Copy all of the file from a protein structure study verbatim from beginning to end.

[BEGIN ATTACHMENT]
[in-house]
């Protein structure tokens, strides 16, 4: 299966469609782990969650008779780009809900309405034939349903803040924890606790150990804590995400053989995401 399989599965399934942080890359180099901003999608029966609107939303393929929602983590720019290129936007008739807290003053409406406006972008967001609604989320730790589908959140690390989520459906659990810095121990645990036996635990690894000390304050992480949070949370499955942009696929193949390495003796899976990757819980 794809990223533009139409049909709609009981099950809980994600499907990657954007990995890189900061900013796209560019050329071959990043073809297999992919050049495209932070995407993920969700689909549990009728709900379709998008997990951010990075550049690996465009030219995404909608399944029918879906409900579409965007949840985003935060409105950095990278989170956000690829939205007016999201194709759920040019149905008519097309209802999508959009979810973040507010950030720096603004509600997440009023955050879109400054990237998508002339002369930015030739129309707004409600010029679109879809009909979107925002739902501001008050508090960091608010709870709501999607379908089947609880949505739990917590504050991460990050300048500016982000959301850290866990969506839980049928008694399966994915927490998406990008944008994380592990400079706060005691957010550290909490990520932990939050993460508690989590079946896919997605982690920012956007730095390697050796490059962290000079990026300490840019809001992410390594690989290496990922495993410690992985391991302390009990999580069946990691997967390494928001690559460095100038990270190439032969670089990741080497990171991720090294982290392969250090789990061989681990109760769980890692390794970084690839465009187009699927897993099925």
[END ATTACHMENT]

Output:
[in-house]
């Protein structure tokens, strides 16, 4: 299966469609782990969650008779780009809900309405034939349903803040924890606790150990804590995400053989995401 399989599965399934942080890359180099901003999608029966609107939303393929929602983590720019290129936007008739807290003053409406406006972008967001609604989320730790589908959140690390989520459906659990810095121990645990036996635990690894000390304050992480949070949370499955942009696929193949390495003796899976990757819980 794809990223533009139409049909709609009981099950809980994600499907990657954007990995890189900061900013796209560019050329071959990043073809297999992919050049495209932070995407993920969700689909549990009728709900379709998008997990951010990075550049690996465009030219995404909608399944029918879906409900579409965007949840985003935060409105950095990278989170956000690829939205007016999201194709759920040019149905008519097309209802999508959009979810973040507010950030720096603004509600997440009023955050879109400054990237998508002339002369930015030739129309707004409600010029679109879809009909979107925002739902501001008050508090960091608010709870709501999607379908089947609880949505739990917590504050991460990050300048500016982000959301850290866990969506839980049928008694399966994915927490998406990008944008994380592990400079706060005691957010550290909490990520932990939050993460508690989590079946896919997605982690920012956007730095390697050796490059962290000079990026300490840019809001992410390594690989290496990922495993410690992985391991302390009990999580069946990691997967390494928001690559460095100038990270190439032969670089990741080497990171991720090294982290392969250090789990061989681990109760769980890692390794970084690839465009187009699927897993099925």